Adsorbent preparation: The sorghum used was obtained from a local market in Okigwe, Imo State, Nigeria. The grains were soaked for three days, used for preparation of pap and the waste (chaff) was used for the study, it was air dried and sieved, the sieve portions retained on 500 and 250 μm sizes were used for the analysis. These two sizes were then activated using a 2% (v/v) nitric acid and modified by incorporating thiol groups (Okieimen and Okundaye, 1989) and carboxymethyl groups (Ragheb et al., 1989) onto the adsorbent.

Equilibrium sorption of dye onto sorghum: Fifty milliliter portions of the dye solutions were put into conical flasks containing 1 g of the adsorbent. The conical flasks were corked and the solution shaken for various time intervals of 10, 20, 30, 40, 50 and 100 min, at 30°C and pH of 7.5. The initial concentration of the dyes were kept at 100 mg L–1. Decolourization of azo dyes was determined by examining the concentration of dyes using maximum absorbance in a UV-VIS spectrophotometer (Milton Roy, SPECTRONIC GENESYS). The amount of dye adsorbed at any time interval was gotten by difference.

RESULTS AND DISCUSSION

Sorption capacity: The results of the experiment are presented as the amount of dye adsorbed against time. Figure 1 shows the amount adsorbed (Mg g–1) against time (min) for Methyl Orange (MO), Methyl Red (MR) and Methyl Blue (MB) on unmodified sorghum of two particle sizes of 250 and 500 μm. Figure 2 shows the amount adsorbed (Mg g–1) against time (min) for three dyes on thiolated sorghum of two particle sizes.

Fig. 1: Amount adsorbed (mg g–1) against time (min) for Methyl Orange (MO), Methyl Red (MR) and Methyl Blue (MB) for unmodified sorghum of two sizes of 250 and 500 μm

Fig. 2: Amount adsorbed (mg g–1) against time (min) for Methyl Orange (MO), Methyl Red (MR) and Methyl Blue (MB) for thiolated sorghum of two sizes of 250 and 500 μm

Fig. 3: Amount adsorbed (mg g–1) against time (min) for Methyl Orange (MO), Methyl Red (MR) and Methyl Blue (MB) for thiolated sorghum of two sizes of 250 and 500 μm

Figure 3 shows amount adsorbed (mg g–1) against time (min) for the three dyes on corboxymethylated sorghum of two particle sizes.

In each case, the amount of dye adsorbed increases steadily from ten minutes to a maximum at about 50-60 min and then decreases. From these result we gathered that.

Andropogon sorghum is capable of adsorbing and hence decolorizing the azo dyes.
Equilibrium was established at about 50-60 min.
Methyl Red (MR) was adsorbed more than Methyl Orange (MO), followed by Methyl Blue (MB).
The trend of the sorption process is MR>MO>MB.

Again the modification carried out on the adsorbent increased the adsorption capacity of the adsorbent. Modification by carboxymethylation adsorbed more than that by thiolation and the unmodified adsorbent. Also the particle size of 250 μm adsorbed more than the 500 μm.

The adsorption capacity of the dyes could be correlated to the structure of the dyes and also the functional groups incorporated on the adsorbent. The structures of the dyes are shown on Fig. 4. Methyl orange is given as I, that of methyl red is II and that of methyl blue is III. From the structures we can see that the point of attachment for methyl blue is three where as the other two have only one. This is why methyl blue has the highest adsorption on the adsorbent. Modification also increases the number of sites for attachment on the adsorbent and hence increases the adsorption capacity on modification of the adsorbent.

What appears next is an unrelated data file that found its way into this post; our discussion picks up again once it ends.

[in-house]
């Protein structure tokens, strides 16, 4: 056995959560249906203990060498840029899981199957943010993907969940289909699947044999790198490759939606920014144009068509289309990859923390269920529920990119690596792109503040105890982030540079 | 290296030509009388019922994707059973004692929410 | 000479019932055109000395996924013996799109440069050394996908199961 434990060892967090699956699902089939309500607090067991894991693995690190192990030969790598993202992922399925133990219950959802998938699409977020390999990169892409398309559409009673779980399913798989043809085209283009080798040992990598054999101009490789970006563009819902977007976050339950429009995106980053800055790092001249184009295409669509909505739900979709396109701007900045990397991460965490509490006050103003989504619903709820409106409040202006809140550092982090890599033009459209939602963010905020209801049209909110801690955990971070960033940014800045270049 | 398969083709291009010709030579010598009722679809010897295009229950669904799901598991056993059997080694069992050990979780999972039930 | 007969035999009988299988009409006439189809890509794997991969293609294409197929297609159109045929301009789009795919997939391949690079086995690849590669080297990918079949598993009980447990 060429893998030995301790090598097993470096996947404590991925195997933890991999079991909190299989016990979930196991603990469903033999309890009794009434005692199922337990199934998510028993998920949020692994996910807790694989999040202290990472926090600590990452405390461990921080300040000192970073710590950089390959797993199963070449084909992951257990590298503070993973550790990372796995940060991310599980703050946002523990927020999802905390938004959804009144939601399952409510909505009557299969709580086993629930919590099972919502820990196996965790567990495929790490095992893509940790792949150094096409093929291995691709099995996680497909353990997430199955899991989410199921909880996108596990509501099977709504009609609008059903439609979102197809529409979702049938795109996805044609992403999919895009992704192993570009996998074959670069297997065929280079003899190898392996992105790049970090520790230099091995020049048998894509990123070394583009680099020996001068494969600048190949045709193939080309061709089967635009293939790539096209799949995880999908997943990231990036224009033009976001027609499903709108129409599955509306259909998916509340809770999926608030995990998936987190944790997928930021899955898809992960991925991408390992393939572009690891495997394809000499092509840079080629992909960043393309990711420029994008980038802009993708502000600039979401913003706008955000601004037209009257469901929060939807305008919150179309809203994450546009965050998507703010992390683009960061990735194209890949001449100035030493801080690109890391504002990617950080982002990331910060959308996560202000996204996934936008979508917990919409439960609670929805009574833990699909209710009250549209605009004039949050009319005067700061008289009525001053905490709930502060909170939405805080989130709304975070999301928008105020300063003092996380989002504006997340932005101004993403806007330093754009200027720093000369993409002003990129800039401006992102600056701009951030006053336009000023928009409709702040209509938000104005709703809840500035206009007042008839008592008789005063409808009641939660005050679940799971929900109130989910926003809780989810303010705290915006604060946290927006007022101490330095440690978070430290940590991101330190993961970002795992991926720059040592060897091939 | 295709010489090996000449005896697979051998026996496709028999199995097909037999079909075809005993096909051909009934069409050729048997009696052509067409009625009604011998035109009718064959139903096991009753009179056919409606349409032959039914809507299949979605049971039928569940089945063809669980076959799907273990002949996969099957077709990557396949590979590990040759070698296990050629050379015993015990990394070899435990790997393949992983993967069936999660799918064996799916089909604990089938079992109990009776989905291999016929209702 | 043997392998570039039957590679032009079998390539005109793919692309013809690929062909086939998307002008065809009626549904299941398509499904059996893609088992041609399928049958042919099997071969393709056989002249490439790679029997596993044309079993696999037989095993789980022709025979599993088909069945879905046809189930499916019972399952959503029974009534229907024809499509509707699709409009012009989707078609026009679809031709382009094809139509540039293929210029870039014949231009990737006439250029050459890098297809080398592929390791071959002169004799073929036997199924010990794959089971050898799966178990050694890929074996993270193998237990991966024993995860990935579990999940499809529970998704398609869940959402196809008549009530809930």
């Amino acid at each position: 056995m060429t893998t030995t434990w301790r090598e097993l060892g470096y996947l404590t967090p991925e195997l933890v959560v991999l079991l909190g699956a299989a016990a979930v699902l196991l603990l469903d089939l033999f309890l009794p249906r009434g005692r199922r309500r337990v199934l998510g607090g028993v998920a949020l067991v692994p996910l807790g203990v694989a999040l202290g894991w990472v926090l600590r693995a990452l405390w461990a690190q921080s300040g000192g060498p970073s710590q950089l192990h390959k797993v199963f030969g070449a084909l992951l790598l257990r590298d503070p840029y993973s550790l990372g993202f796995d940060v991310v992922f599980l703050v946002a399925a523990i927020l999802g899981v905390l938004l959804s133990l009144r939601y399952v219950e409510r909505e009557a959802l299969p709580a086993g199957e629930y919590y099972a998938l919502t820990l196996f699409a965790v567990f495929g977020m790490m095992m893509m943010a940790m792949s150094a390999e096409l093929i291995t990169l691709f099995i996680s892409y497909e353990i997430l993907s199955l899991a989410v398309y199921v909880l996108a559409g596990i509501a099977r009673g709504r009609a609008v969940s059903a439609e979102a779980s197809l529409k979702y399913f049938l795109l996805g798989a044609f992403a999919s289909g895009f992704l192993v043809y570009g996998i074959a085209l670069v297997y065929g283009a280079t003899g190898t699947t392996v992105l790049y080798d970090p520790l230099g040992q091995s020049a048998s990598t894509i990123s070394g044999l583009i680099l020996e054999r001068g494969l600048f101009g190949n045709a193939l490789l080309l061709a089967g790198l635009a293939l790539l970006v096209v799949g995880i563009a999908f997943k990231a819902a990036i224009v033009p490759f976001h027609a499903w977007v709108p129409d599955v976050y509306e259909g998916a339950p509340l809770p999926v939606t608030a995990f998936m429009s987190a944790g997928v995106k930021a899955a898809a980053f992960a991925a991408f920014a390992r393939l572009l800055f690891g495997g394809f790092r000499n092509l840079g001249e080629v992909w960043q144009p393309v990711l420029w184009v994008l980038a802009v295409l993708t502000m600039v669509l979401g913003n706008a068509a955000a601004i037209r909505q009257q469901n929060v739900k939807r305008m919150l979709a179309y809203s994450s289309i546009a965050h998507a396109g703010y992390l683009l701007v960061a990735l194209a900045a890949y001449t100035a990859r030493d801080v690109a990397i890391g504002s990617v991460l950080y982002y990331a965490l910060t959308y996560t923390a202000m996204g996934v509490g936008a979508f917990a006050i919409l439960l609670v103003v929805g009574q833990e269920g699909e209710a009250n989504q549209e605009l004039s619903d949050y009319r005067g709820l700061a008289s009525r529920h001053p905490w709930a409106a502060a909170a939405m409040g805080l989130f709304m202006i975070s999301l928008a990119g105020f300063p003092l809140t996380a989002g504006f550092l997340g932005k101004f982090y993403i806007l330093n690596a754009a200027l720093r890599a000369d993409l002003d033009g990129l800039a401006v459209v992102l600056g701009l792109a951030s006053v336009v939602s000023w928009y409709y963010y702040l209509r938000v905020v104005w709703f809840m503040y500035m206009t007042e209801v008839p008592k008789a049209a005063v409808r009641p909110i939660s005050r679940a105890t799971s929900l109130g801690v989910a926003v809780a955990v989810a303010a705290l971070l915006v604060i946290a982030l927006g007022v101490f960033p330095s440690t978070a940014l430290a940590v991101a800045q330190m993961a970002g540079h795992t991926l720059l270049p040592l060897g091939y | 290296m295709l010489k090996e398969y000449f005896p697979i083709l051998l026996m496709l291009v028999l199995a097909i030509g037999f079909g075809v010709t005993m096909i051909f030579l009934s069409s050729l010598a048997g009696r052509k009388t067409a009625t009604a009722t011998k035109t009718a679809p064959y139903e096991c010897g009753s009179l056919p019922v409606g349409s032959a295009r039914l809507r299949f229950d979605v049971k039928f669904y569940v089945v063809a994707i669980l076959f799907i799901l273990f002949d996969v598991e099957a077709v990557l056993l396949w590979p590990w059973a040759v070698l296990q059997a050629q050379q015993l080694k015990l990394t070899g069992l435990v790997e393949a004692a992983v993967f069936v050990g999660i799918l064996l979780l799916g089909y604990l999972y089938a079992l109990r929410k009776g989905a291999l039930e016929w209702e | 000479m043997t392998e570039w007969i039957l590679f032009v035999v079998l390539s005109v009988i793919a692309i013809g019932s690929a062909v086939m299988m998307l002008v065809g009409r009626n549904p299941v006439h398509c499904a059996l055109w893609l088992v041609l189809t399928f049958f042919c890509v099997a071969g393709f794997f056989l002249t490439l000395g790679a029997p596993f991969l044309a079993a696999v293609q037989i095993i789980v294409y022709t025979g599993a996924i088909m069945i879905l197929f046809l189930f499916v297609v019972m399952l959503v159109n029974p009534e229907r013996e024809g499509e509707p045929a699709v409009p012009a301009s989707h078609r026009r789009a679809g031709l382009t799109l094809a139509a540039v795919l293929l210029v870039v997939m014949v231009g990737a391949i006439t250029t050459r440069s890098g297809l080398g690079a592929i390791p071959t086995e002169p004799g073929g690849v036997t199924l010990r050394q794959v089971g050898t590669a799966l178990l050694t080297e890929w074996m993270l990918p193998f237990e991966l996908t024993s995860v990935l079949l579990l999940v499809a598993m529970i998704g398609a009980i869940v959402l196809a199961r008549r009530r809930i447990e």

Fig. 4: Chemical structures of the azo dyes. I is Methyl Orange (MO), II is Methyl Red (MR) and III is Methyl Blue (MB)

Results from previous workers shows that desulphonation of the aromatic moiety of the dye molecule coupled within reductive cleavage of the azo bond will prohibit aromatic amine formation, thereby, detoxifying the aromatic amines (Oranusi and Ogugbue, 2005). Adsorption of dye molecules has been implicated in decolorization of dyes in microbial cultures (Yuxin and Jian, 1998).

Sorption kinetics: It is seen from Fig. 1 to 3 that the sorption process of the dyes on sorghum was rapid at first (10-40 min), after which equilibrium starts to set in at about 40 min and finally at 50 min where the sorption process decreased showing the final equilibrium beyond which no further adsorption takes place. These results complement those obtained by Al-Asheh et al. (2003) and Hu et al. (2006), using bentonite as adsorbent.

The Lagergren Equation, pseudo-first-order model, has been used to describe dye adsorption kinetics (Walker and Weatherley, 1999), but here a pseudo-second-order model development by Ho et al. (2001), fits the adsorption kinetics data better. The pseudo-second-order equation is given as

(1)

where, qe and qt are the amount of dyes adsorbed per unit mass of adsorbent at equilibrium and time t (mg g–1) and ho is the initial sorption rate. In the limit of t→O, then;

(2)

Fig. 5: Pseudo-second order rate equation plot of Methyl Orange (MO), Methyl Red (MR) and Methyl Blue (MB) on unmodified sorghum of two sizes of 250 and 500 μm

Fig. 6: Pseudo-second order rate equation plot of Methyl Orange (MO), Methyl Red (MR) and Methyl Blue (MB) on thiolated sorghum of two sizes of 250 and 500 μm

Where, K2 is the second order rate constant. Linear plots of t against t/qt is shown on Fig. 5 for unmodified sorghum, Fig. 6 for thiolated sorghum and Fig. 7 for carboxymethylated sorghum. From these figures, we found out that we have very good straight lines especially for the carboxymethylated and thiolated sorghum. The regression equations and R2 values for the pseudo second order plots is shown on Table 1. With the least value of R2 being 0.9188 for MB on 250 μm unmodified sorghum we see that we have very high correlation.

Fig. 7: Pseudo-second order rate equation plot of Methyl Orange (MO), Methyl Red (MR) and Methyl Blue (MB) on carboxymethylated sorghum of two sizes of 250 and 500 μm